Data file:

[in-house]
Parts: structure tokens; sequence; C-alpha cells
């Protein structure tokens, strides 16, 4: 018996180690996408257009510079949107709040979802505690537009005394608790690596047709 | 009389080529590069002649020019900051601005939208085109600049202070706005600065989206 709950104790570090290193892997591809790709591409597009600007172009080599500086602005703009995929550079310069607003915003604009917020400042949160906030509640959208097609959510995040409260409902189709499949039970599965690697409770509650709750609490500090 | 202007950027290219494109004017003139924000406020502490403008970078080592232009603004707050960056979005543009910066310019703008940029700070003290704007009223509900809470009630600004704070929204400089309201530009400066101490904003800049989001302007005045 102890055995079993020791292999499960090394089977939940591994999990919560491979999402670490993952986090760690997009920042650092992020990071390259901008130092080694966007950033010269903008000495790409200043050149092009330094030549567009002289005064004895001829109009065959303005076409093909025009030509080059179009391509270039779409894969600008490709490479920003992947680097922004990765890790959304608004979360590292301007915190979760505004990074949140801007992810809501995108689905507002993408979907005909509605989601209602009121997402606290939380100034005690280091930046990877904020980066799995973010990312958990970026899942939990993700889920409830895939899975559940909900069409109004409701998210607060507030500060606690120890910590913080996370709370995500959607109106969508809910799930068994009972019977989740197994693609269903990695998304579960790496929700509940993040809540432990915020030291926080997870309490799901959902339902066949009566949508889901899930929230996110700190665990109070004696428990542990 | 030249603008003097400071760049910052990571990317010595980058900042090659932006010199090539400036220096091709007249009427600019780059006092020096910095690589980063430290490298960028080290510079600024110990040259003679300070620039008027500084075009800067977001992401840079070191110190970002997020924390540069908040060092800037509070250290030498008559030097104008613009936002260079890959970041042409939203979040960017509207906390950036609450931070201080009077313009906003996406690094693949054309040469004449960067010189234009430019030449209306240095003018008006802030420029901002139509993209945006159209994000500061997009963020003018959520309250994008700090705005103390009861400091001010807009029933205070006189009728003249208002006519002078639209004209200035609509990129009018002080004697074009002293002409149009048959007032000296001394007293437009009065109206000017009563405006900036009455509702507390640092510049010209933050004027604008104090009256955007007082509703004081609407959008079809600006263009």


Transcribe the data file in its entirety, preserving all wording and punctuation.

[in-house]
Parts: structure tokens; sequence; C-alpha cells
């Protein structure tokens, strides 16, 4: 018996180690996408257009510079949107709040979802505690537009005394608790690596047709 | 009389080529590069002649020019900051601005939208085109600049202070706005600065989206 709950104790570090290193892997591809790709591409597009600007172009080599500086602005703009995929550079310069607003915003604009917020400042949160906030509640959208097609959510995040409260409902189709499949039970599965690697409770509650709750609490500090 | 202007950027290219494109004017003139924000406020502490403008970078080592232009603004707050960056979005543009910066310019703008940029700070003290704007009223509900809470009630600004704070929204400089309201530009400066101490904003800049989001302007005045 102890055995079993020791292999499960090394089977939940591994999990919560491979999402670490993952986090760690997009920042650092992020990071390259901008130092080694966007950033010269903008000495790409200043050149092009330094030549567009002289005064004895001829109009065959303005076409093909025009030509080059179009391509270039779409894969600008490709490479920003992947680097922004990765890790959304608004979360590292301007915190979760505004990074949140801007992810809501995108689905507002993408979907005909509605989601209602009121997402606290939380100034005690280091930046990877904020980066799995973010990312958990970026899942939990993700889920409830895939899975559940909900069409109004409701998210607060507030500060606690120890910590913080996370709370995500959607109106969508809910799930068994009972019977989740197994693609269903990695998304579960790496929700509940993040809540432990915020030291926080997870309490799901959902339902066949009566949508889901899930929230996110700190665990109070004696428990542990 | 030249603008003097400071760049910052990571990317010595980058900042090659932006010199090539400036220096091709007249009427600019780059006092020096910095690589980063430290490298960028080290510079600024110990040259003679300070620039008027500084075009800067977001992401840079070191110190970002997020924390540069908040060092800037509070250290030498008559030097104008613009936002260079890959970041042409939203979040960017509207906390950036609450931070201080009077313009906003996406690094693949054309040469004449960067010189234009430019030449209306240095003018008006802030420029901002139509993209945006159209994000500061997009963020003018959520309250994008700090705005103390009861400091001010807009029933205070006189009728003249208002006519002078639209004209200035609509990129009018002080004697074009002293002409149009048959007032000296001394007293437009009065109206000017009563405006900036009455509702507390640092510049010209933050004027604008104090009256955007007082509703004081609407959008079809600006263009």